That is the curious case of our trauma. Many times it isn’t visible. Many times it isn’t about the numbers of the dead, like a ghoulish competition; any life lost should be mourned. It is about the systematic traumatization of the Armenian population of Azerbaijan through misinformation, infliction of fear and horror, exile and loss of property and, most importantly, in the manner in which these murders took place, and in the manner they were instantly forgotten. It is in the psychological scars that were purposely inflicted with such hatred that it is nearly impossible to forget, and in most cases unimaginable to forgive. Armenians received festive celebratory cards when tens of thousands of Armenians were killed in the Spitak earthquake. Girls were raped in front of their parents, cigarettes were put out on their skins. Armenian parents were murdered in front of their half-Azerbaijani children.
For nearly three decades my community hears things like, “Well, it isn’t exactly genocide,” or, “Yes, that was tragic, but weren’t only 30 or 200 killed?” And “perhaps it is time to forget it and move on.” This is what haunts us too; the deliberate obliviousness of the people that should be mourning with us, standing beside us, acknowledging us, and advocating for us. When we ask why the world forgets our dead, we should also look in the mirror and ask ourselves the same question.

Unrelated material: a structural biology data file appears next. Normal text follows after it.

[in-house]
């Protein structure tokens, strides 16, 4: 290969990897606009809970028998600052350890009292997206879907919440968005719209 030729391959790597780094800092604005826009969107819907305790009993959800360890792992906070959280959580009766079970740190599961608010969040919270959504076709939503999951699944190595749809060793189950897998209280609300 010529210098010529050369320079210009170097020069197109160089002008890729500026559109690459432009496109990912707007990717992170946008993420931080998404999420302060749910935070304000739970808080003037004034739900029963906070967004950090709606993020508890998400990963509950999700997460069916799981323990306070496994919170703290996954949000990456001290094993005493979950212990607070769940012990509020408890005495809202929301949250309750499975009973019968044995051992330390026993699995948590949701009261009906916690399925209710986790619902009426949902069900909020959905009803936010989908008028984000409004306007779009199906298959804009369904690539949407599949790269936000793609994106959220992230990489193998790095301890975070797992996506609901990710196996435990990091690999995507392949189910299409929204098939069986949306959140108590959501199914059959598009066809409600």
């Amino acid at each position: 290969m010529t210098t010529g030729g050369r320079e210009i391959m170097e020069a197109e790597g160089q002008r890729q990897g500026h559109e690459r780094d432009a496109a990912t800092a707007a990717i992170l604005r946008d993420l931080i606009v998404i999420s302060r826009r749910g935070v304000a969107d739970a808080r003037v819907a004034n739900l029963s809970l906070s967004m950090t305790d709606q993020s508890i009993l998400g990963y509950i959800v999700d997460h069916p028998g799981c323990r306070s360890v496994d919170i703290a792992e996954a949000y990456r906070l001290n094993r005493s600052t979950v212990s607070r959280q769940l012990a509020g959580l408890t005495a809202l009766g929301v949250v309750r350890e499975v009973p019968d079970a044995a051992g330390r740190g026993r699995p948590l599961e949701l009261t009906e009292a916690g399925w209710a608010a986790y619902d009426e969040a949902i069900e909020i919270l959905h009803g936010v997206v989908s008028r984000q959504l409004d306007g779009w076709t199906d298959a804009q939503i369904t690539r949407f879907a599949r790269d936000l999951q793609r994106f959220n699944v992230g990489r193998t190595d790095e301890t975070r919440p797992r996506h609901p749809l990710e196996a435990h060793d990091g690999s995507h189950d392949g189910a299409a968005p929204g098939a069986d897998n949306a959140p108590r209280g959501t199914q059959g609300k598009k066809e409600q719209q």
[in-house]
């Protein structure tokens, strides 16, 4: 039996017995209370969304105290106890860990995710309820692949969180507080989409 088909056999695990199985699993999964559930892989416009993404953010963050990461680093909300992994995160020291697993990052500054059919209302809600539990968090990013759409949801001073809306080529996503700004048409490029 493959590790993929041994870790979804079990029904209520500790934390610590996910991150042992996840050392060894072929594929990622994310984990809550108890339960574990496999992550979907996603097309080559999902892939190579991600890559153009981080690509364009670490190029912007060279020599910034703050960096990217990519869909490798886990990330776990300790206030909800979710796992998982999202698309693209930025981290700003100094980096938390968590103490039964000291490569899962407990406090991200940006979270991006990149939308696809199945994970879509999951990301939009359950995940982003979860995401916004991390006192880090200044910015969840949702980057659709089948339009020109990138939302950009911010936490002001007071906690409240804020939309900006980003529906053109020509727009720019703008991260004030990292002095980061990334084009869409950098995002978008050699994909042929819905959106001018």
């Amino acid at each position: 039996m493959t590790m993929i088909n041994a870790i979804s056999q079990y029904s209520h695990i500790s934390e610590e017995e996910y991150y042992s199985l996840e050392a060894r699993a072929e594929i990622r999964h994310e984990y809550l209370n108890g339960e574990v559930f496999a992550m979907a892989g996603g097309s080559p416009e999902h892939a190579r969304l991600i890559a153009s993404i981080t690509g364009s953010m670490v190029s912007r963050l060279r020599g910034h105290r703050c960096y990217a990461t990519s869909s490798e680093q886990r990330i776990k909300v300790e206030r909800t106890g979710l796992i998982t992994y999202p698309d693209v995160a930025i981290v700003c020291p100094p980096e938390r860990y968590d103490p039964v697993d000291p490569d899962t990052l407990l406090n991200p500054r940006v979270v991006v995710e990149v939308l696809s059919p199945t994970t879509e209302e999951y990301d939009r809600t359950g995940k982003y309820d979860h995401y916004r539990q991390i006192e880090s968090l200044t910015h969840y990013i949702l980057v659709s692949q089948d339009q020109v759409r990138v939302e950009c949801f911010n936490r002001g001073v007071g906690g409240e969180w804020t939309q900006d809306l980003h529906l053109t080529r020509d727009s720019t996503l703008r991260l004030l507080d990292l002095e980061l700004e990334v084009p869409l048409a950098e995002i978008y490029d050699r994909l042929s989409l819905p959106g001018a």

This year marks the 30th anniversary of the Sumgait massacres that shaped the lives of over 300,000 of us and the current Azerbaijani policy toward Armenians worldwide, especially toward Artsakh. Since I began advocating for its liberation and tying the mass murders in Azerbaijan to the past genocide and mass atrocities of my grandfather’s time, I’ve seen progress. There is more of an effort in diaspora organizations to remember Sumgait, Kirovabad, Baku and Maragha, along with the work toward Artsakh’s liberation. But it is not enough.
Many still can’t distinguish between what Sumgait, Kirovabad and Baku atrocities are and how they occurred; especially what significance they have toward the liberation movement. These weren’t simply siloed events that one can easily compartmentalize, define or escape. Instead, the atrocities grew from one-off murders in the dark alleys, gradually building into mass demonstrations and pogroms like a tsunami, gathering force and momentum. They were often masked as something else, somewhere else, before finally bursting with the Baku pogroms when the last of Armenian minority were killed, ferried across the Caspian or drowned at sea. It was an inexorable two-year campaign of eliminating more than 300,000 Armenians; driving us all out of Azerbaijan. And one atrocity, allowed by the powers at be, forgotten by the world, lead to another atrocity. And the continued and deliberate ignorance of these tragic events by the world lead directly to the current situation in Artsakh when civilians are killed and mutilated in underreported war crimes, children are shot across the border on playgrounds, and young soldiers I often meet in my travels to the region lose their limbs and lives defending their families.